There almost wasn’t a representative of Diaspora Jewry at this year’s annual Independence Day torch-lighting ceremony. But after an outcry from within Israel and Jewish communities across the globe, Culture and Sports Minister Miri Regev walked back her decision and reinstated the relatively new tradition — which she herself had started in 2017 — for a Jewish World figure to take part in this central part of the state’s activities to mark its birthday.
Regev tapped Jeff Finkelstein, the president and CEO of the Jewish Federation of Greater Pittsburgh, for the honor on Wednesday evening.
It’s one Finkelstein would have gladly done without.
“I wish I didn’t have it. I wish I was never given it,” he told The Times of Israel on Tuesday in Jerusalem.
“Because the only reason I have it is because 11 people were slaughtered in Pittsburgh. If that didn’t happen, I would not be lighting this torch. So on the one hand I’m honored to be chosen to represent Diaspora Jewry, but I really wish I wasn’t doing this.”
Finkelstein was of course referring to the October 27, 2018 Tree of Life synagogue massacre, during which white supremacist Robert Gregory Bowers, armed with a Colt AR-15 semi-automatic rifle and three Glock .357 SIG semi-automatic pistols, stormed a house of worship in the city’s Squirrel Hill neighborhood with the sole purpose of killing Jews.
“I was there when the shooter was still inside and active,” he recalled. “I was listening to the police scanners as they were trying to hunt him down until they cornered him in a piece of the building. And I was there listening to the updates as they were counting the bodies of those of our kedoshim [martyrs] who were killed that day.”
Himself a resident of Squirrel Hill, where most of the city’s 50,000 Jews live (though not a member of the three communities housed in the Tree of Life building), Finkelstein said he still hasn’t really had time to think about the events, which have become notorious as the deadliest attack on the Jewish community in the US.
“And it’s not business back to normal, it’s a new normal since the shooting, because we’re trying to do everything you need to do to keep a strong Jewish community — and yet we have to help our community heal,” he said.
But as much as he wished he wasn’t invited to Mount Herzl for the prestigious torch-lighting ceremony, he said he was deeply moved by the rehearsal for the ceremony.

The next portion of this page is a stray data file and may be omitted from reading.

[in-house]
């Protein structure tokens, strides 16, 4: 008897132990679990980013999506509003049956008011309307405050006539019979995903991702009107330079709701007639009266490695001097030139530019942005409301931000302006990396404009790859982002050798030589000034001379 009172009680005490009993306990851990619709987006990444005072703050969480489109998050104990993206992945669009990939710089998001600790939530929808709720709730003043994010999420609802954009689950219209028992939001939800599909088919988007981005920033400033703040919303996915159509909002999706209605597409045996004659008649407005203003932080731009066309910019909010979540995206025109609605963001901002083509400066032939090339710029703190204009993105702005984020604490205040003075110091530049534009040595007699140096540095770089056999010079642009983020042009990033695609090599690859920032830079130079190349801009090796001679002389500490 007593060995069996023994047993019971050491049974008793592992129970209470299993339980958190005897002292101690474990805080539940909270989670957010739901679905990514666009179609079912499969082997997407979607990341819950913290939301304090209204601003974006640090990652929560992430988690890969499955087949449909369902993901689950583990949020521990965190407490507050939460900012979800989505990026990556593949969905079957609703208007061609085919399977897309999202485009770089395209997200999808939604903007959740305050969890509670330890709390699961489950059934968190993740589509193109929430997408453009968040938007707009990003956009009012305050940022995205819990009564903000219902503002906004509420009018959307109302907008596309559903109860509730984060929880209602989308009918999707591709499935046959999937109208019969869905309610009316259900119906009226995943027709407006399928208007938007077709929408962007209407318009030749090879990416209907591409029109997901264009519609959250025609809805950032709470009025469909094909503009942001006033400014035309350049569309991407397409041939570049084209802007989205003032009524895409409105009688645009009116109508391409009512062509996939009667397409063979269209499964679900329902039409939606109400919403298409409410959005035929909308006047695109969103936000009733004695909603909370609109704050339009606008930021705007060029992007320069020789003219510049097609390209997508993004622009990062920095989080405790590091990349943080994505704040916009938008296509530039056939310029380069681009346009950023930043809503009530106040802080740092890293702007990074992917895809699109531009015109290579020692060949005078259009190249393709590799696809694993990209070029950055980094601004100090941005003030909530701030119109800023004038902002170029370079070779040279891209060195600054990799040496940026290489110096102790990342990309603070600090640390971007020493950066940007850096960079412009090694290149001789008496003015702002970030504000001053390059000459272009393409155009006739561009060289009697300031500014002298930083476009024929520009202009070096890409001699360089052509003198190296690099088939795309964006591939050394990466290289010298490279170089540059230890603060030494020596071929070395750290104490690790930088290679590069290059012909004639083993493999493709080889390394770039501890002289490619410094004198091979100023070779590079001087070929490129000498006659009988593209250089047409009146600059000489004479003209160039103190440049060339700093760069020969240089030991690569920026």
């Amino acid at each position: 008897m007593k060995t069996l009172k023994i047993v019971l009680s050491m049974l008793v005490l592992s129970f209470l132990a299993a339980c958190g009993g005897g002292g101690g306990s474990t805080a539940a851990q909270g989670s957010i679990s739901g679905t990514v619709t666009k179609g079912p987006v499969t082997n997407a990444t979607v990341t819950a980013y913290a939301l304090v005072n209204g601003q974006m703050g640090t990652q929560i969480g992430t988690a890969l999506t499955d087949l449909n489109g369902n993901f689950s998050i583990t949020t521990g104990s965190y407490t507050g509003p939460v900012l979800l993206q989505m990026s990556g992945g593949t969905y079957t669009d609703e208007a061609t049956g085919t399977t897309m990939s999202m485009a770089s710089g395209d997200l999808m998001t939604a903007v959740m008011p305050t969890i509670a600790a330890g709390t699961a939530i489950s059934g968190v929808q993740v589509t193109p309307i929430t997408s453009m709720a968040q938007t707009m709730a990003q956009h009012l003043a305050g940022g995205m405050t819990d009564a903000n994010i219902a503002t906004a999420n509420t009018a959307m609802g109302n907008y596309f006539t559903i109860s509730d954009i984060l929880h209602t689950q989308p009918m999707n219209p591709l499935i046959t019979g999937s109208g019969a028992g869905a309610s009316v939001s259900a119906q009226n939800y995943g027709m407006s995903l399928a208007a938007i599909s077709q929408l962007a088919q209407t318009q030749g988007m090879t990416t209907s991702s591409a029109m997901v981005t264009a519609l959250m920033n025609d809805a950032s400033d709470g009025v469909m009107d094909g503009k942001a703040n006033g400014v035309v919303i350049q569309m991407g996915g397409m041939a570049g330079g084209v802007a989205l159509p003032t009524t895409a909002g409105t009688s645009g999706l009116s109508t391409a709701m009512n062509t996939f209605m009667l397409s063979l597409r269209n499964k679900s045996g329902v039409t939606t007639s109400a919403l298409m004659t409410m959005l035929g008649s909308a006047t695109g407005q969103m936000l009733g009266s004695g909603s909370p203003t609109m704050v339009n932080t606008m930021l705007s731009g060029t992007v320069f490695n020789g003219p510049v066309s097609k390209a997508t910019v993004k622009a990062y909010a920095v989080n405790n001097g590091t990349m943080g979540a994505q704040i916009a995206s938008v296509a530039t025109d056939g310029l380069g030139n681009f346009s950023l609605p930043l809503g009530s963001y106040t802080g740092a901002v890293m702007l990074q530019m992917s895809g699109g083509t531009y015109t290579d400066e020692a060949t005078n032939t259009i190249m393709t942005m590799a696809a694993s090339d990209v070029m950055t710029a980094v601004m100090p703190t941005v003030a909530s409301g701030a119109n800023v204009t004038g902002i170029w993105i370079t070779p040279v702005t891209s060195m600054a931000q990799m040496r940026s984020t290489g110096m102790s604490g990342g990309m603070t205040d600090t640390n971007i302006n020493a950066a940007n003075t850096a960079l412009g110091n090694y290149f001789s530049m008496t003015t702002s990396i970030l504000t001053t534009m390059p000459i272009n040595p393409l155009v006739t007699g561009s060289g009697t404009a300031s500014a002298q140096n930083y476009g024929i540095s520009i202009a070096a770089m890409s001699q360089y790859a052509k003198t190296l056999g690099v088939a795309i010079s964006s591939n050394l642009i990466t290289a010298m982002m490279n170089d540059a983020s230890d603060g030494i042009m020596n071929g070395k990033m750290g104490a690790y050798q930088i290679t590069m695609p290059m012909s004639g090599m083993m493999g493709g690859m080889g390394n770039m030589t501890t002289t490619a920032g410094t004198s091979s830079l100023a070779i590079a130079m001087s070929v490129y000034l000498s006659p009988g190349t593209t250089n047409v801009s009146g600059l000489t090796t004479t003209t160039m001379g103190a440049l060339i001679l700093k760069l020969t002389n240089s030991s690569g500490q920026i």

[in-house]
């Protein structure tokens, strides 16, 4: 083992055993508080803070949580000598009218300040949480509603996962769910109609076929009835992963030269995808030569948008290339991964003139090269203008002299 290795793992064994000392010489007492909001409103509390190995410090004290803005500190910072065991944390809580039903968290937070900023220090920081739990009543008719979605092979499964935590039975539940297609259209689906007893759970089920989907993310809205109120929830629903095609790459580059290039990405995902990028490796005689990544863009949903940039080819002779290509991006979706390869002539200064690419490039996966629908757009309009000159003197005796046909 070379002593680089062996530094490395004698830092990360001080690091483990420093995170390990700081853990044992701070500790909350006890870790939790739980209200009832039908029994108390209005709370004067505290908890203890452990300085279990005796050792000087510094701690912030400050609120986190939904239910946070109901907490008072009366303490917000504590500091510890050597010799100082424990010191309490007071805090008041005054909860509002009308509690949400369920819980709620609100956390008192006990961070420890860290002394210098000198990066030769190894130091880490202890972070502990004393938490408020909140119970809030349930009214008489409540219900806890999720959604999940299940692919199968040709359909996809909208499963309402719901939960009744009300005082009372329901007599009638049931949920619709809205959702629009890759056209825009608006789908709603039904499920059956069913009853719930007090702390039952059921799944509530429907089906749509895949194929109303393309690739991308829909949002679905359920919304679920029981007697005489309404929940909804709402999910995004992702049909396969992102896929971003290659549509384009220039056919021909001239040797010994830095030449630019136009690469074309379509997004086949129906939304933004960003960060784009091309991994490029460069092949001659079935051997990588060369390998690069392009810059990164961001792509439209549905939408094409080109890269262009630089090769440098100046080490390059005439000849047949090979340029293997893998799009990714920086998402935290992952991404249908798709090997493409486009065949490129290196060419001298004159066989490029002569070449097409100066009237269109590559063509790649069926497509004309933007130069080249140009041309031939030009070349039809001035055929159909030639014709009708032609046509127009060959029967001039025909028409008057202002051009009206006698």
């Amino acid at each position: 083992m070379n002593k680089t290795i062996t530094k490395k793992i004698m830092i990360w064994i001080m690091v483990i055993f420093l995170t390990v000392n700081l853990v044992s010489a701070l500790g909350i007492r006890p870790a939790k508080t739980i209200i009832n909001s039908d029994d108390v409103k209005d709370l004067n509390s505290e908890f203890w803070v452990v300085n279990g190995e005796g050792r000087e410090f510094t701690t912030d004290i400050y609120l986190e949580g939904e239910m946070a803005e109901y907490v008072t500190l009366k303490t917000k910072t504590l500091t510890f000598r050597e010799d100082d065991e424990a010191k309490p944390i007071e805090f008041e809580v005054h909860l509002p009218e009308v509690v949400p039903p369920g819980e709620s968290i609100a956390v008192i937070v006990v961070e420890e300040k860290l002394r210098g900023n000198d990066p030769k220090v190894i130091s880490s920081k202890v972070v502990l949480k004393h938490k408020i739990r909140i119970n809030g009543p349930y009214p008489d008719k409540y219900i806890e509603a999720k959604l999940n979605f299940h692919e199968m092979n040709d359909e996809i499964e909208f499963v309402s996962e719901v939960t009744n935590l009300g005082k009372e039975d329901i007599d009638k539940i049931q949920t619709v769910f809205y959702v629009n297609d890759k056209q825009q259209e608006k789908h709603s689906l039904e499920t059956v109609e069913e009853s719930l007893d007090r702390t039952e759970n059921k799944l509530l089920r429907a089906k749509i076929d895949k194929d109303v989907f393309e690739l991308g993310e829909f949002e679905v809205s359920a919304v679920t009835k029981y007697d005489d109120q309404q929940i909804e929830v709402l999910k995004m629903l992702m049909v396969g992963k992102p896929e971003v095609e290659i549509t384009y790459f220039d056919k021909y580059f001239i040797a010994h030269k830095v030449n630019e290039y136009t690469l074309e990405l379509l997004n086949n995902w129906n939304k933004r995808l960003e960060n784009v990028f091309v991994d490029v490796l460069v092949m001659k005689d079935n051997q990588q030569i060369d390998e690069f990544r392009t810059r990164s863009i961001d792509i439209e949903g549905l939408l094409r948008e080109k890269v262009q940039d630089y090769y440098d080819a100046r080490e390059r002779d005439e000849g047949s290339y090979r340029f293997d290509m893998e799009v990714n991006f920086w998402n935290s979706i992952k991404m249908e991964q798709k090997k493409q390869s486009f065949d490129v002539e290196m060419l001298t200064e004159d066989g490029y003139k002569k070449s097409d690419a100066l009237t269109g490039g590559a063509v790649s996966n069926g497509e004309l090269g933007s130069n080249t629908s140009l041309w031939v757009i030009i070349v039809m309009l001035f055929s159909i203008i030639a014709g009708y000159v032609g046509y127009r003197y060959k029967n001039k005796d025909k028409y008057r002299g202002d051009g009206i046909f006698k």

“Singing ‘Hatikva’ in the run-through last night with everyone there was really emotional for me,” he said. “With all of the lights and the fireworks going on, and the celebration of Israel’s 71st birthday, that gave me goosebumps.”
A soft-spoken Boston native who has led the Pittsburgh Federation since 2004, Finkelstein was chosen by Regev to represent Diaspora Jewry not only because he has led his community’s efforts to cope and rebuild after last year’s Tree of Life massacre, but also because his organization established a fund for the victims of the Christchurch mosque shootings last month in New Zealand, where 50 people were killed and over 50 were injured.
“This connection with Jewish roots and emphasis on hope, mutual responsibility and love of humanity has enabled him to lead a unique healing process in Pittsburgh that is a symbol for the entire world,” the Culture Ministry said in a statement last month.
Finkelstein represents the proverbial “the tree of life,” said Regev, “the growing spirit of brotherhood and human togetherness, and the great soul of our Diaspora brothers and sisters.”
Speaking to The Times of Israel in the lobby of his Jerusalem hotel, Finkelstein also discussed the role Israel can play as US Jewry contemplates new ways of securing its communities, as well as the fraught nature of Israel-Diaspora relations in general.
“I don’t think we’re going to rid the world of anti-Semitism. But I do think on the issue of security there is a role for Israel, which is a real leader in technology and data analysis,” he said.
At the same time, Finkelstein cautiously criticized the Israeli government’s policies regarding the Western Wall, conversion to Judaism and the fact that it does not recognize non-Orthodox religious streams.
“We wish the government were much more open to the sense of pluralism that we have in the United States,” he said, adding that he will hint at this during his brief speech on Wednesday evening at the Jewish state’s central Independence Day ceremony.
The following conversation has been edited for clarity and length.
The Times of Israel: How is the community doing these days?
Jeff Finkelstein: You know, it depends — or as they say in Hebrew, taluy. It’s a big community, and I think about concentric circles of victims. So, the closest to the center are the families of the 11 people who were killed, and also the two people who were injured, that day.
And then you move out from there to the next concentric circle a little further out, which are the people in the building who hid from the shooter.
Then there’s people right outside the building, or people who were on their way to the synagogue at the time, and then there are different orders that you can order them in, but you’ve got members of the three congregations who weren’t going that morning, you’ve got the members of the Jewish community of Squirrel Hill, you have Squirrel Hill in general, which is 30 percent Jewish and 70% non-Jewish.
You’ve got the greater Pittsburgh Jewish community, not all of which is centered in this neighborhood of Squirrel Hill, and then you have all of Pittsburgh — Jews and non-Jews alike. So it depends. And obviously for the people at the closest to that center, it’s tougher, and there are days that make it tougher.
The shooting in New Zealand, the shooting in Poway, California. Each of those things are triggering moments — and that can be for any level of the victims, but I’m sure it’s more intense for those who were most closely affected.